There was lots of talk leading up to Tuesday’s Texas primaries about a “blue wave” rolling over the Lone Star State that would signal a deep red state was turning purple in 2018, with huge implications for the Electoral College in 2020 and the House in 2018. This was sparked by reports Democrats led in the early vote with 370,000 ballots in the ten most populous counties, compared to the GOP’s early vote of 283,000 in those counties.
But these reports ignored the GOP advantage in the state’s remaining 244 counties that include suburbs, smaller metropolitan areas, cities, towns and the rural parts of Texas. And they didn’t take into account Election Day turnout. When dawn broke Wednesday, Republicans had 1.5 million votes compared to the Democrats’ 1 million votes. Democrats did improve on their past performance. According to data in the Texas Tribune, Democrats received their highest number of midterm primary votes since 1994. But Texas Republicans received their highest midterm vote total ever.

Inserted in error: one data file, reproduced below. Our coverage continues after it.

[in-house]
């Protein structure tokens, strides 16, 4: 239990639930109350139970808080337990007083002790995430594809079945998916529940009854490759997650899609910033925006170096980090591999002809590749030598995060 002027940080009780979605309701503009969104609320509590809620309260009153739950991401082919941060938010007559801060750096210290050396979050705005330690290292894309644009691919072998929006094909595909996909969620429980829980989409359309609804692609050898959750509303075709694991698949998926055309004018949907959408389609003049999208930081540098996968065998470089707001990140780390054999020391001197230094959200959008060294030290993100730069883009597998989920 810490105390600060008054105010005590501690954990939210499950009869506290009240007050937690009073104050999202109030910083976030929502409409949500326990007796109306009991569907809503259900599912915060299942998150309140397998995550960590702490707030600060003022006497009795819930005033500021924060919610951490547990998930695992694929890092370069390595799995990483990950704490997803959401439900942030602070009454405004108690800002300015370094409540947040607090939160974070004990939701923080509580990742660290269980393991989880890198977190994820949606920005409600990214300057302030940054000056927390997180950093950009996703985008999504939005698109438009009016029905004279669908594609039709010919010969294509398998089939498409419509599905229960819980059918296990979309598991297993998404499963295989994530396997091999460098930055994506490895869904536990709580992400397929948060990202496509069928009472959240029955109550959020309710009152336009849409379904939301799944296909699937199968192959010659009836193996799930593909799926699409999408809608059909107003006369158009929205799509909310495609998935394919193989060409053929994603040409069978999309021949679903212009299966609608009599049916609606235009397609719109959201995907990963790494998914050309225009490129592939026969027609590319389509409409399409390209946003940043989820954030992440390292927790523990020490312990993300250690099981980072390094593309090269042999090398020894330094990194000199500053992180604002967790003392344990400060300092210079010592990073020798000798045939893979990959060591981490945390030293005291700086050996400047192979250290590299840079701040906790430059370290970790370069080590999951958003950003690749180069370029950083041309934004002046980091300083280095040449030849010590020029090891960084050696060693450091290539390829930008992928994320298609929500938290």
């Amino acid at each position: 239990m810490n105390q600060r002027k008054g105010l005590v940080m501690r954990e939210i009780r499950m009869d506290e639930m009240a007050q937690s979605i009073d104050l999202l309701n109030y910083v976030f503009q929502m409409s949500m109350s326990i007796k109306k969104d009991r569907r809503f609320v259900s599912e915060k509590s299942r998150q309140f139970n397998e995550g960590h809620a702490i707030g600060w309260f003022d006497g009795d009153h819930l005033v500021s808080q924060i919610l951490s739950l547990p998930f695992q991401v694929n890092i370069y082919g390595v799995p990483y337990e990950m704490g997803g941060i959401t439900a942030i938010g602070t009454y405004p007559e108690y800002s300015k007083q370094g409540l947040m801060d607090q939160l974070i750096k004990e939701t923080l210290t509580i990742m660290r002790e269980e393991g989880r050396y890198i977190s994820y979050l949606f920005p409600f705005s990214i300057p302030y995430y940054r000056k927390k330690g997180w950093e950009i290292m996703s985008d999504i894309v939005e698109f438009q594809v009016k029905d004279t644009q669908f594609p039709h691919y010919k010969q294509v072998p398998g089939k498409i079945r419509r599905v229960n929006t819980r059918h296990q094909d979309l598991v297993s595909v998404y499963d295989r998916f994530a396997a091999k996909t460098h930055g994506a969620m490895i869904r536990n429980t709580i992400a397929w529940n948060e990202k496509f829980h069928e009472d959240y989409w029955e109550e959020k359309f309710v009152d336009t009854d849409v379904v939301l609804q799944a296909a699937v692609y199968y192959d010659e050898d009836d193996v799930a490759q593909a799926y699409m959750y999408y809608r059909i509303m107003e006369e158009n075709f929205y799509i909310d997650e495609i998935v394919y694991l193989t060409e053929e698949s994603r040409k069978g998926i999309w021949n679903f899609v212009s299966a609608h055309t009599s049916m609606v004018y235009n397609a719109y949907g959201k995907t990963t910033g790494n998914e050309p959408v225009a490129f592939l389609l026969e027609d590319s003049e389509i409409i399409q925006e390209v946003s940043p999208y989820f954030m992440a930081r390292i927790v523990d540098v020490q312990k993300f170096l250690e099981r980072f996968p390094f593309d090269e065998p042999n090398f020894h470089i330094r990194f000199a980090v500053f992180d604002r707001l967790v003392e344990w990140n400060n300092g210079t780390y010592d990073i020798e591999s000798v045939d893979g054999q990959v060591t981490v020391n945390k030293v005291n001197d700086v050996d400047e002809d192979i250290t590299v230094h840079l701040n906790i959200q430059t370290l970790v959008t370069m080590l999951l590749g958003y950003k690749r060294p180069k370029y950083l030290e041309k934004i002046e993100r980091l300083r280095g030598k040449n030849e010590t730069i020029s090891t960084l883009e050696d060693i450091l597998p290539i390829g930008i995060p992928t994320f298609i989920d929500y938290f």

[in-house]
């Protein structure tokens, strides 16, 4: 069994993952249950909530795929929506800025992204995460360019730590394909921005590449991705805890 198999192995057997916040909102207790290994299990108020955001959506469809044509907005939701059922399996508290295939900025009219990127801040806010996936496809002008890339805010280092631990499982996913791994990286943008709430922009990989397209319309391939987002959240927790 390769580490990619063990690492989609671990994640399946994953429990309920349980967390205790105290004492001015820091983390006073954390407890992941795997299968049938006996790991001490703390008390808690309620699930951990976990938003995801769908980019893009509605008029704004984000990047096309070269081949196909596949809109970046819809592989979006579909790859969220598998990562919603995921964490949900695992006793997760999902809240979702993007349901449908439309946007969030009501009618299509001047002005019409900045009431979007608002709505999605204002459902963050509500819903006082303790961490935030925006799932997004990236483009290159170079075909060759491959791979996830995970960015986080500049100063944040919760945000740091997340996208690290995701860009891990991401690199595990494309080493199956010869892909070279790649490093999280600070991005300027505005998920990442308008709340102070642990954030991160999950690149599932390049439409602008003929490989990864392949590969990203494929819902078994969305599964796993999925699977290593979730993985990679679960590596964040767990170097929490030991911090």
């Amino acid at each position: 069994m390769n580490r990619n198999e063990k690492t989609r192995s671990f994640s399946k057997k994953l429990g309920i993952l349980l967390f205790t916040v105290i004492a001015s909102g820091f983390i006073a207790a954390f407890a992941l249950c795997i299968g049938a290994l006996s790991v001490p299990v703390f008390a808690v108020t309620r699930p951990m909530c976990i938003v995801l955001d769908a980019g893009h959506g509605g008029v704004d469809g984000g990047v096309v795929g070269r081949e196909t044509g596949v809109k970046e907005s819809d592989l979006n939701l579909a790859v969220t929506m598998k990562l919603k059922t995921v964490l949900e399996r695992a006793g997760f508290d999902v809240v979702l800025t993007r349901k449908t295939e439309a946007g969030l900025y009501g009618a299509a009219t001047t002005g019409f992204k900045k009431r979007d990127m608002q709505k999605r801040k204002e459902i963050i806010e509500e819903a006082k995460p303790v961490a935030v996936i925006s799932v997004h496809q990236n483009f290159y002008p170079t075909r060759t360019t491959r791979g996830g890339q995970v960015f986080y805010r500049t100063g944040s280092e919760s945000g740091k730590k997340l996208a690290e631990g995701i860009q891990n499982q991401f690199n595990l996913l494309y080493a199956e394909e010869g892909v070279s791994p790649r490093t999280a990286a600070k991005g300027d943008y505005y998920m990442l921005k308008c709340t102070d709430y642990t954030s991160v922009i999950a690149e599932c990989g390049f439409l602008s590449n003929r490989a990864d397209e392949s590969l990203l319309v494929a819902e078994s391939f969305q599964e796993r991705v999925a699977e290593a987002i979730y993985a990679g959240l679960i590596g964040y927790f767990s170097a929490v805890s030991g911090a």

Tuesday’s results show while Democrats are energized this year, they’re not guaranteed to win key races like those in North Dakota and Arizona. We will see more Democratic engagement, but it may not be enough to defeat solid Republican candidates running strong and sufficiently funded campaigns.